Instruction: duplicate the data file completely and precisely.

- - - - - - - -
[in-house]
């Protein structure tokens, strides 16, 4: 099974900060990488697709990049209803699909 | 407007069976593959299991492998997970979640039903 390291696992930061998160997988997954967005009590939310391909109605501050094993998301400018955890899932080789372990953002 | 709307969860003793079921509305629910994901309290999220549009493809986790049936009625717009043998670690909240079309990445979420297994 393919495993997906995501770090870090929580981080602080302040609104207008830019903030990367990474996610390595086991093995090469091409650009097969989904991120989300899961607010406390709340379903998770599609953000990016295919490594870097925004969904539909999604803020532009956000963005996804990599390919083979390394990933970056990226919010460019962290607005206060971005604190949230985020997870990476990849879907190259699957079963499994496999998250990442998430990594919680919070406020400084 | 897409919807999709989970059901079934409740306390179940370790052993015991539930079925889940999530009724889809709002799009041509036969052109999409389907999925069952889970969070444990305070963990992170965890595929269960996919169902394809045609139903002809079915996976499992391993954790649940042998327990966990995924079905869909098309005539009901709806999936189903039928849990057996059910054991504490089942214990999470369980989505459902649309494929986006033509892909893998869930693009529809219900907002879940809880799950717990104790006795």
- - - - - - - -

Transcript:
[in-house]
């Protein structure tokens, strides 16, 4: 099974900060990488697709990049209803699909 | 407007069976593959299991492998997970979640039903 390291696992930061998160997988997954967005009590939310391909109605501050094993998301400018955890899932080789372990953002 | 709307969860003793079921509305629910994901309290999220549009493809986790049936009625717009043998670690909240079309990445979420297994 393919495993997906995501770090870090929580981080602080302040609104207008830019903030990367990474996610390595086991093995090469091409650009097969989904991120989300899961607010406390709340379903998770599609953000990016295919490594870097925004969904539909999604803020532009956000963005996804990599390919083979390394990933970056990226919010460019962290607005206060971005604190949230985020997870990476990849879907190259699957079963499994496999998250990442998430990594919680919070406020400084 | 897409919807999709989970059901079934409740306390179940370790052993015991539930079925889940999530009724889809709002799009041509036969052109999409389907999925069952889970969070444990305070963990992170965890595929269960996919169902394809045609139903002809079915996976499992391993954790649940042998327990966990995924079905869909098309005539009901709806999936189903039928849990057996059910054991504490089942214990999470369980989505459902649309494929986006033509892909893998869930693009529809219900907002879940809880799950717990104790006795």